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Anorak | Wenger taught Arsenal the art of losing

Wenger taught Arsenal the art of losing

by | 29th, April 2018

Arsene Wenger’s closing days at Arsenal are marked by his admission: “The timing was not really my decision.” That’s the good news for Arsenal fans. It suggests the club’s board has finally risen from its collective torpor and realised that under Wenger’s faded light their investment is devaluing.

What Arsenal had under Wenger vanished years ago, perhaps as far back as a decade. Now they look for hope in an unlikely win over Atletico Madrid in the Europa League next Thursday, and with it a route for the country’s sixth best side to qualify for next season’s Champions League. Arsenal will be back where they belong – also-rans in the top contest. It’ll be like those years when they kept coming fourth and never improved.

Wenger leaves Arsenal fragile and indecisive.

Today Wenger managed Arsenal for the last time at Old Trafford. What a damp squib. United and their fans once feared Wenger and his feisty team. What price Tony Adams, Ian Wright, Sol Campbell, Martin Keown, Ashley Cole, Patrick Vieira, Emmanuel Petit, Nigel Winterburn, David Seaman, Dennis Bergkamp and Thierry Henry? When Sylvain Wiltord’s strike won the title at old Trafford, clinching the double for the Gunners, it was magnificent. Ferguson v Wenger was the league’s top fight. But only one of them had to win. Wenger wanted to make art out of football.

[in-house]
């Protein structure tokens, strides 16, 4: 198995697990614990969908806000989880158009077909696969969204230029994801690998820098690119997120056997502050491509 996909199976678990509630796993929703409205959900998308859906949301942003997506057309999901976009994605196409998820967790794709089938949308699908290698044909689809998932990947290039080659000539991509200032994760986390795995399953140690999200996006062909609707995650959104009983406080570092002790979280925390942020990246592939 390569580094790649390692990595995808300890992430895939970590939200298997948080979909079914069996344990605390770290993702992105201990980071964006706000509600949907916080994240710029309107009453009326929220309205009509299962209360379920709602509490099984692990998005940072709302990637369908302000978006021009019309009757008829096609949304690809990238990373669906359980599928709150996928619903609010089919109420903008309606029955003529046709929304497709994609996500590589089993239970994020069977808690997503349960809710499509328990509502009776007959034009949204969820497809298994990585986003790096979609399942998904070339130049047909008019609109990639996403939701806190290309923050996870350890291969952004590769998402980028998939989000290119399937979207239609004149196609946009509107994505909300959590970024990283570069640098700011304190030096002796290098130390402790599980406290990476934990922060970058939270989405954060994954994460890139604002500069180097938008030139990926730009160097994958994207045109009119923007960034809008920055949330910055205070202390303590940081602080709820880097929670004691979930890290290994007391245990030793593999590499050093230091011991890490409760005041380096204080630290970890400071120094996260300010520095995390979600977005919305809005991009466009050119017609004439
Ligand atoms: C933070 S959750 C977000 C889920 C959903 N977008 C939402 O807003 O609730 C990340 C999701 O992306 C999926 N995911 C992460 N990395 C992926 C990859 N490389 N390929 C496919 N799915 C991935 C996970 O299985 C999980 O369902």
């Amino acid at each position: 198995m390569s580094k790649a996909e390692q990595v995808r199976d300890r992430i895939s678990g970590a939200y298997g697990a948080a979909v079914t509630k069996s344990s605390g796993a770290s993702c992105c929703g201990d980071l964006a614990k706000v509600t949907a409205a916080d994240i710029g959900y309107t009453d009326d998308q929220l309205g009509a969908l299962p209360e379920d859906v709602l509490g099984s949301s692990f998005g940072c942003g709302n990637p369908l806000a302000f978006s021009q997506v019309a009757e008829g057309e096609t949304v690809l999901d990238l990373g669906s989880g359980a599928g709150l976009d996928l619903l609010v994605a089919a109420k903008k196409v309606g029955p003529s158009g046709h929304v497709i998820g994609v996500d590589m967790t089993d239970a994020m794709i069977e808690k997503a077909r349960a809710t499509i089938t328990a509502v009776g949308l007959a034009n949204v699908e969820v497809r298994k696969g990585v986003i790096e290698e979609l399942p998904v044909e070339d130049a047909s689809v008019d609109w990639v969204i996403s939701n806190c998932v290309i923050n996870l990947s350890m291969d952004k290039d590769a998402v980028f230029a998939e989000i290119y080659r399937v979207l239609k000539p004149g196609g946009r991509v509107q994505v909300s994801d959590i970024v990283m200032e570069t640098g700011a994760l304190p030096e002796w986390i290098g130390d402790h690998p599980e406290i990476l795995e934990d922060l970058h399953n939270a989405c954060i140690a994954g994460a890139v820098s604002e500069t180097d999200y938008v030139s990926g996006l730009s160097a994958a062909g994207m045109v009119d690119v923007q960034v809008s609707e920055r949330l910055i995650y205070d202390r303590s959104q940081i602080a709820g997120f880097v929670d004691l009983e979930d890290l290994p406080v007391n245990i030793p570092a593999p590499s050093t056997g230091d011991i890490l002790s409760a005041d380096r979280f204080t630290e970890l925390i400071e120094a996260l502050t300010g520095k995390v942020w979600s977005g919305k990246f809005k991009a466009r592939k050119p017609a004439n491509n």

When Shkodran Mustafi slipped on his arse, his mouth gaping as Atletico’s Antoine Griezmann outwitted three hapless Arsenal defenders by the cunning ploy of keeping his eye on the ball, I imagined the speech bubble above the German’s head declaring, “Art.”

The fans want better. They won’t get it quickly because unlike when Wenger arrived, Arsenal don’t have a great back four. They have a squad of lightweight journeymen bereft of leaders.

Wenger blazed a revolution all those years ago. Now Arsenal need a new sea-change: a vocal captain unafraid to dish it out and a defender who knows when to smash the ball and man into the stands. Anyone know what George Graham’s up to?

Arsene Wenger’s first home game 19 October 1996: David Seaman, Lee Dixon, Tony Adams, Steve Bould, Martin Keown, Nigel Winterburn, Paul Merson, David Platt, Patrick Vieira, John Hartson, Ian Wright.

When did it all go wrong for Wenger? When he stopped picking and recruiting tough home-grown players who were happy to do the dirty stuff.



Posted: 29th, April 2018 | In: Arsenal, News, Sports Comment | TrackBack | Permalink